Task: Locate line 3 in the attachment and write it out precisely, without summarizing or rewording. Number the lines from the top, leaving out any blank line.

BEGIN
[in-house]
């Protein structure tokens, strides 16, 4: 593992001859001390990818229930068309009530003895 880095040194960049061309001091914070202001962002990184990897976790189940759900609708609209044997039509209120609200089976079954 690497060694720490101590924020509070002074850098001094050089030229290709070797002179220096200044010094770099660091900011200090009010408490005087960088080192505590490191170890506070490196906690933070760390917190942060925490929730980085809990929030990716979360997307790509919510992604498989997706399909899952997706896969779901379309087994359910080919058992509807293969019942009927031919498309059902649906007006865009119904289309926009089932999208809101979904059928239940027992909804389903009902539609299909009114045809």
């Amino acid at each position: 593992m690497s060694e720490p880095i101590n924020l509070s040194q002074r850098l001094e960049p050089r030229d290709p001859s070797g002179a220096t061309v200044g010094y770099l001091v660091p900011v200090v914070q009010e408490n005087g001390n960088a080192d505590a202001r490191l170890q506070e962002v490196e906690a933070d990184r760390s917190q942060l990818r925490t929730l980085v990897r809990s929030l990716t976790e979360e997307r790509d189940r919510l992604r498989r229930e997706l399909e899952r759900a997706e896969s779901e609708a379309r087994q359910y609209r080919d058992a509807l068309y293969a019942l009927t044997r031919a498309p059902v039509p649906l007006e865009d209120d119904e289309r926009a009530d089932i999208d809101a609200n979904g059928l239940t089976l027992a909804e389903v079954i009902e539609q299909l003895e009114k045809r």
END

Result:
């Amino acid at each position: 593992m690497s060694e720490p880095i101590n924020l509070s040194q002074r850098l001094e960049p050089r030229d290709p001859s070797g002179a220096t061309v200044g010094y770099l001091v660091p900011v200090v914070q009010e408490n005087g001390n960088a080192d505590a202001r490191l170890q506070e962002v490196e906690a933070d990184r760390s917190q942060l990818r925490t929730l980085v990897r809990s929030l990716t976790e979360e997307r790509d189940r919510l992604r498989r229930e997706l399909e899952r759900a997706e896969s779901e609708a379309r087994q359910y609209r080919d058992a509807l068309y293969a019942l009927t044997r031919a498309p059902v039509p649906l007006e865009d209120d119904e289309r926009a009530d089932i999208d809101a609200n979904g059928l239940t089976l027992a909804e389903v079954i009902e539609q299909l003895e009114k045809r």